Ramsey Sewage Treatment Works and the Vollan Pumping Station
Ramsey and Andreas now have a sewage treatment works at Balladoole, alongside the civic amenity site. Here the combined sewerage from both locations is pumped into a treatment works where it is treated by covered Integrated Rotating Biological Contactors (IRBC’s). The treated effluent then flows by gravity back down to the Vollan, where it passes into the sea via the existing sea outfall.
As a key part of this project, the Victorian infrastructure buried deep below the Vollan on the Mooragh Promenade in Ramsey was also replaced. The project started in November 2015 and was completed in 2017. It comprised building a new storage tank, wet wells and pumping facilities below the Vollan and a new pumping station and control room adjacent to the BMX track. The building was carefully located to be compliant with international BMX regulations for adjacent structures.
As part of the enabling works for the Vollan, the water supply to Royal Park was also enhanced which allowed old pipes running across the area to be redirected and rerouted. A new electrical substation was also installed on the site, providing a fall-back supply to that area of Ramsey and capacity for future developments.
The excavation for the Vollan storage tank went down into the ground over 12m, and exposed the alluvial gravel of past millennia from the Sulby river’s original route out to sea! Over 2.6km of sheet-piling was driven into the ground to support it whilst the tank was excavated. To keep it dry, 1.5 billion litres of tidal ground water was pumped away onto the beach during the four months the hole was open. At the end of the works, the original 1888 Victorian storage tank (which runs under the Vollan roadway) was decommissioned and the old pumping station at the northern end of the Vollan was demolished.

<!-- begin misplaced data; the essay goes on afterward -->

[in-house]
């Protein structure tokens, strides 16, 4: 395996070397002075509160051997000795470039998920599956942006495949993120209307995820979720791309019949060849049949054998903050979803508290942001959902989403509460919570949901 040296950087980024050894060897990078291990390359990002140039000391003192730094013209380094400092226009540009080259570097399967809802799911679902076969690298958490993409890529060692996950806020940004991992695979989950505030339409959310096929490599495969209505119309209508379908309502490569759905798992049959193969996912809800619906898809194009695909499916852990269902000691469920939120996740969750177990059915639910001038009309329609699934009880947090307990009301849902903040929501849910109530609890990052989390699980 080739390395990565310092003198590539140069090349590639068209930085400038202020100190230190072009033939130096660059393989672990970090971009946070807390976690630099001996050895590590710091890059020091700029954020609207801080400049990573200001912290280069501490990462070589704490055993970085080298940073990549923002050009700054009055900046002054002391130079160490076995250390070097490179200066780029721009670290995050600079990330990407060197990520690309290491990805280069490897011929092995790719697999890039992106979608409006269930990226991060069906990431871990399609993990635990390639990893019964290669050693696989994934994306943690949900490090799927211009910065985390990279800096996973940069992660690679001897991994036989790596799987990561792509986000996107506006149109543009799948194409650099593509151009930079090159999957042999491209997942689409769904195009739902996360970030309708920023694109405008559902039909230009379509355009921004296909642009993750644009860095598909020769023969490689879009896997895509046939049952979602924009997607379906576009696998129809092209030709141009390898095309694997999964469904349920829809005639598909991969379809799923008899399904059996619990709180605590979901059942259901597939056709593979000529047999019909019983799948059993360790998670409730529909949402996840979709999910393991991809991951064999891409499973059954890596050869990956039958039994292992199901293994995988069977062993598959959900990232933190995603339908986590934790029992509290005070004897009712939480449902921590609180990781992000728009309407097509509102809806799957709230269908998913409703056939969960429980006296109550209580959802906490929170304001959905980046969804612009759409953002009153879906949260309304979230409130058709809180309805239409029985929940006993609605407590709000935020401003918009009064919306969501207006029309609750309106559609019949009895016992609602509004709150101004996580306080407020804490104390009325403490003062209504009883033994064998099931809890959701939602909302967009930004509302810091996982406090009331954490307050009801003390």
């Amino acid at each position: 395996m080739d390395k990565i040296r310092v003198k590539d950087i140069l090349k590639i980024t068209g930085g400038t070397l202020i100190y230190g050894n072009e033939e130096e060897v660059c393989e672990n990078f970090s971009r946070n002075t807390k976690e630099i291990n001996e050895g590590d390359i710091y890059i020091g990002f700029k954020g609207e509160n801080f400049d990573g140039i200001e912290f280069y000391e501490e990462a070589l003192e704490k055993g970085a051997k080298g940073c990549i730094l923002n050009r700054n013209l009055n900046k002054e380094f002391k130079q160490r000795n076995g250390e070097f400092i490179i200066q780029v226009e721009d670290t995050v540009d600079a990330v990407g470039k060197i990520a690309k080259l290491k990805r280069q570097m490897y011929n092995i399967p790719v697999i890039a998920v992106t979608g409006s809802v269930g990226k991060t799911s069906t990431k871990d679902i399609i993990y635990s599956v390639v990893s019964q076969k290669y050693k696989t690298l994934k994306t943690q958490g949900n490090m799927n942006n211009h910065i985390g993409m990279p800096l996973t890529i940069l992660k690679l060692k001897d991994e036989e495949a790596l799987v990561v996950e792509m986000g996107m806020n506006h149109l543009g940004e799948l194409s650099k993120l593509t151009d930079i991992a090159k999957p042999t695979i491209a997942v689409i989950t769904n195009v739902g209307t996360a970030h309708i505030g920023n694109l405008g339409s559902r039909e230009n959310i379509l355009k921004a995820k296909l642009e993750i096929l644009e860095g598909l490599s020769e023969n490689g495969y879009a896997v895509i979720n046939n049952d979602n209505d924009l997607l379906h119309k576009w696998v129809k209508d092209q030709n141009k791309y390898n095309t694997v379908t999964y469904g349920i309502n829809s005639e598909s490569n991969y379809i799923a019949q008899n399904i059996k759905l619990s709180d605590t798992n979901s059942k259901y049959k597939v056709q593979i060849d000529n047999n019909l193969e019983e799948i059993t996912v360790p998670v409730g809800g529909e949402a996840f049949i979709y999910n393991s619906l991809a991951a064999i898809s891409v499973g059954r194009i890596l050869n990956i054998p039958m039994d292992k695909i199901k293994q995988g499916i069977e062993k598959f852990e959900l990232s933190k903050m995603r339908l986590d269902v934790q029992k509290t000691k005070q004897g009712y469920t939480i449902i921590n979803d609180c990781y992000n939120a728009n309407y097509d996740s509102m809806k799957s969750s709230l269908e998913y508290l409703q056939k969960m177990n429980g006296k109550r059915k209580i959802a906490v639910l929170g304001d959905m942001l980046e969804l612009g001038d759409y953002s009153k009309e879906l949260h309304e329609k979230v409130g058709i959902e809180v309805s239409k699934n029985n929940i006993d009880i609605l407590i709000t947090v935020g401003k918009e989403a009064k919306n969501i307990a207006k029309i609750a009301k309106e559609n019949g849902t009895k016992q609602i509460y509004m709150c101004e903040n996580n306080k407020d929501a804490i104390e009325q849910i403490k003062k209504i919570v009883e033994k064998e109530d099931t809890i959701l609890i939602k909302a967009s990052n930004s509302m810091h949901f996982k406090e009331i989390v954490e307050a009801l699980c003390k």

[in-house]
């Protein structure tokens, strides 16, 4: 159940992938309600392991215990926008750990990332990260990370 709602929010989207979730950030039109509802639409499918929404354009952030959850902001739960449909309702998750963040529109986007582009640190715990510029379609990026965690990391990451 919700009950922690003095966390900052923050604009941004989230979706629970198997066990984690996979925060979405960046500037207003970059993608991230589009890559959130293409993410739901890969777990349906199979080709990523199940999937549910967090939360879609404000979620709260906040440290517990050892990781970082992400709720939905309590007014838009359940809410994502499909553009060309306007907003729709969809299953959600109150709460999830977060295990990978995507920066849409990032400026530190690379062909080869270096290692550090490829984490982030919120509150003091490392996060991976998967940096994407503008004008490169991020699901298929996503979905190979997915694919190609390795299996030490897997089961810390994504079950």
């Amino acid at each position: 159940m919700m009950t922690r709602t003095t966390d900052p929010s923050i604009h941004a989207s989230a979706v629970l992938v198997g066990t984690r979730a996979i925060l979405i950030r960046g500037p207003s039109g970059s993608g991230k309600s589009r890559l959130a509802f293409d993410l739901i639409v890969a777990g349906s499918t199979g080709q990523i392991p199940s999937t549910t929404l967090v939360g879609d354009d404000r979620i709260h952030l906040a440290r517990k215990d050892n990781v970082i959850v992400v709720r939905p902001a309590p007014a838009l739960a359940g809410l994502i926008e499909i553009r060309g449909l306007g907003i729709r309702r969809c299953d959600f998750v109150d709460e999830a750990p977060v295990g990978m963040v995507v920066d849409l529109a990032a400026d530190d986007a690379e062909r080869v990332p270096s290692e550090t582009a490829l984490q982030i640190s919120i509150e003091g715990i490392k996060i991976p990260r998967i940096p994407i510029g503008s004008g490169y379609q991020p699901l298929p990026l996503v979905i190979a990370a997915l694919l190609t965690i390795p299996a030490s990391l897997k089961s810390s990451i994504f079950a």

The Vollan site under construction
The sea outfall position, pipeline route up to Balladoole and the location old Vollan tank are shown.
Over 2,800 cubic metres was excavated at the Vollan, then 3,000 cubic metres of concrete poured (including 900 cubic metres to fill the old tanks) and 1.5 billion litres of ground water removed, using 12 borehole pumps like those seen on the left of the photo.
The new Vollan pumping station
At Balladoole 35,000 cubic metres was excavated, and over 3,250 cubic metres of concrete poured during the construction activities. Balladoole Excavations underway showing the IRBC supporting concrete structures and protruding sludge drain pipes.
The Balladoole IRBC tanks completed, drainage being installed and ground level being restored. Here 3,750 cubic metres of stone was added to the site, with 148 tonnes of steel reinforcement added – including 9,414 square metres of mesh reinforcement walls and hardstanding.
IRBC rotors being installed.
Each rotor has thousands of ribbed sectors giving around 5 acres of surface area for the biofilm treatment process to function. The rotor revolves at around 3rpm, with the lower half submerged in the effluent to be treated. As it rotates, the bacteria on the huge surface area consume the undesirables in the effluent.
IRBCs fully completed and under cover. The concrete surface is the finished path and road level – compare this to the photo above which shows those pipes just visible above the edge of the IRBC concrete retaining tank during site construction.